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    Re: Weems article in latest Air&Space Mag
    From: Paul Dolkas
    Date: 2013 Jan 29, 21:53 -0800

    Gary-

     

    Thanks. I’m trying to recreate exactly how the watch was to be used. In order to get the LHA of the sun, you need to have an accurate watch to do a regular sun shot. Is this what the article was referring to in step 4? I can’t think of any other way to do this.

    The other thing I’m a little confused about, is that you would never reset your watch during a flight, unless you had another one on board. (step 4). I would much rather imagine where the hour/minute/second hands would be for the time you want to convert, and then read off the corresponding degrees/arcmin/arcsec.

     

    -Paul

     

     

     

    From: NavList@fer3.com [mailto:NavList@fer3.com] On Behalf Of Gary LaPook
    Sent: Tuesday, January 29, 2013 8:51 PM
    To: paul{at}dolkas.net
    Subject: [NavList 22160] Re: Re: Re: Re: Weems article in latest Air&Space Mag

     


    From which you compute the  LHA of the sun which is a measure of local apparent time (LAT.)

    gl

    --- On Tue, 1/29/13, Gary LaPook <garylapook---net> wrote:


    From: Gary LaPook <garylapook---net>
    Subject: [NavList 22159] Re: Re: Re: Weems article in latest Air&Space Mag
    To: garylapook---net
    Date: Tuesday, January 29, 2013, 8:44 PM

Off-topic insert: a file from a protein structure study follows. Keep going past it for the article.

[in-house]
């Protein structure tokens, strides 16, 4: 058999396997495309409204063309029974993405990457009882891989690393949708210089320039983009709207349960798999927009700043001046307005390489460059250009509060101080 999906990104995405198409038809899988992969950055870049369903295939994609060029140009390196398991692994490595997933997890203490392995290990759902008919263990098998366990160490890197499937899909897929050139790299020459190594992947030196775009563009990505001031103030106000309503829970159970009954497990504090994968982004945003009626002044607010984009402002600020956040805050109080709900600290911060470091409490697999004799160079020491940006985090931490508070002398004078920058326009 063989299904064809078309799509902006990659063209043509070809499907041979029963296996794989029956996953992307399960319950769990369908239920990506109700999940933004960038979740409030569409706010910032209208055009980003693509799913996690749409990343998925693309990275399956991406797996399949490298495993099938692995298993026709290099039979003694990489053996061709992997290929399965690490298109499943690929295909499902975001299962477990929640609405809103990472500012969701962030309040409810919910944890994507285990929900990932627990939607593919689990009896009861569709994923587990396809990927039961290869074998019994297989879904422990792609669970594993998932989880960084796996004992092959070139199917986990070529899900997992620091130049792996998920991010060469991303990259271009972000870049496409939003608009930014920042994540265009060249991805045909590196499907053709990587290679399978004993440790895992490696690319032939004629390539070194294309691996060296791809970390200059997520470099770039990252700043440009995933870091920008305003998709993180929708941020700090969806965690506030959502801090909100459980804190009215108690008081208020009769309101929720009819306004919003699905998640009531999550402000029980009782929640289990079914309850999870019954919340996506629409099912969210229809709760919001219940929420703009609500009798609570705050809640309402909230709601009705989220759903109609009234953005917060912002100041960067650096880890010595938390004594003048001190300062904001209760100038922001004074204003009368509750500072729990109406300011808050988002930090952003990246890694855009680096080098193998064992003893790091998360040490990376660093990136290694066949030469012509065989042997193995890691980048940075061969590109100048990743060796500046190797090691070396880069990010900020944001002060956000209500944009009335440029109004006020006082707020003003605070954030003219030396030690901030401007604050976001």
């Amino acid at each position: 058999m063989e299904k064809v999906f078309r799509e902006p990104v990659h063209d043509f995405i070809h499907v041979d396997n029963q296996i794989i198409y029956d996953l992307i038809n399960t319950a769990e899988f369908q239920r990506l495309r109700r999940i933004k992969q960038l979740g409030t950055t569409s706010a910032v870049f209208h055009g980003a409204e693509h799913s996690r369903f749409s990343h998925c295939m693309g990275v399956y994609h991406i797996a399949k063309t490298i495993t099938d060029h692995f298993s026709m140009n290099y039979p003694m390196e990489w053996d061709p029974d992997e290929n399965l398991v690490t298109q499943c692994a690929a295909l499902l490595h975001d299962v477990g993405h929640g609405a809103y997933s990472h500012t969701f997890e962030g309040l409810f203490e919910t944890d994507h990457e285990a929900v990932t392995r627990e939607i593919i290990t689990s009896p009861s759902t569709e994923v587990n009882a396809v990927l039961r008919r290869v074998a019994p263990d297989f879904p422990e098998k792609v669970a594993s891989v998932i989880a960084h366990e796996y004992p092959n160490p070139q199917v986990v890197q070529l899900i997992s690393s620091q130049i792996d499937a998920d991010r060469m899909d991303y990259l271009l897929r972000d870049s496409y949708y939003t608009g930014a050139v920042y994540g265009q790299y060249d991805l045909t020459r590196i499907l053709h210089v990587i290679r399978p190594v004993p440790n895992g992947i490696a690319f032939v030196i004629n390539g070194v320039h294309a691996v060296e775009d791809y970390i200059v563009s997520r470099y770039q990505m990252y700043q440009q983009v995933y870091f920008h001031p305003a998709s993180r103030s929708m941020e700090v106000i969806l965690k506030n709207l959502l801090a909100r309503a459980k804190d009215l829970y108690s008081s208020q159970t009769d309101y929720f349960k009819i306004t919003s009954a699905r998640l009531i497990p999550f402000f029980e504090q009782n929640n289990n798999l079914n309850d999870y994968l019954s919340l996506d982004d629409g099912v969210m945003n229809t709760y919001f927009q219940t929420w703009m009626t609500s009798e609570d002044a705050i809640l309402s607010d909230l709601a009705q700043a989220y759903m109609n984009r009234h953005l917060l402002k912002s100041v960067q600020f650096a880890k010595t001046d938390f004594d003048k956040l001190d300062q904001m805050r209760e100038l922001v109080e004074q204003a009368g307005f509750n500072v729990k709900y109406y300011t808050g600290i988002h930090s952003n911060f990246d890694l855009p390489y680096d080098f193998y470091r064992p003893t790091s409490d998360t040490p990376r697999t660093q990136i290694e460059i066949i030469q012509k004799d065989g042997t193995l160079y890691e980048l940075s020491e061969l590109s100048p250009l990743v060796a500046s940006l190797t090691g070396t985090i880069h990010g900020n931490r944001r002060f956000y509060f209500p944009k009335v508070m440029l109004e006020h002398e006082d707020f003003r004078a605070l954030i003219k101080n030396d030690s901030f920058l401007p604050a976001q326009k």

The classic "time sight" preferably with the sun on the prime vertical.

    gl

    --- On Tue, 1/29/13, Paul Dolkas <paul---net> wrote:


    From: Paul Dolkas <paul---net>
    Subject: [NavList 22158] Re: Re: Weems article in latest Air&Space Mag
    To: garylapook---net
    Date: Tuesday, January 29, 2013, 7:55 PM


    I found the article fascinating – I never knew Lindbergh was an inventor! The watch is pretty clever, you gotta admit.*

     

    Which brings up a (rather basic) question: In the instructions for how the watch was used to find one’s longitude, it talks about finding the local time via sextant. I know of two ways to do this: 1) a noon shot (which isn’t all that accurate, and can only be done once a day), and 2) a lunar. Isn’t there a way of finding local time just using a sun shot? The only way I can think of involves a compass to find the sun’s azimuth.

     

    -Paul

     

    *OK, I’m a watch guy.

     

    From: NavList@fer3.com [mailto:NavList@fer3.com] On Behalf Of Dave Walden
    Sent: Thursday, January 24, 2013 2:38 PM
    To: paul---net
    Subject: [NavList 22100] Re: Weems article in latest Air&Space Mag

     


    The Longines Lindbergh Hour Angle Watch

    www.watchtime.at/archive/wt_2006_06/WT_2006_06_104.pdf

    The Weems watch

    http://www.monochrome.nl/the-history-of-the-pilot-watch-part-four-longines-and-lindbergh/
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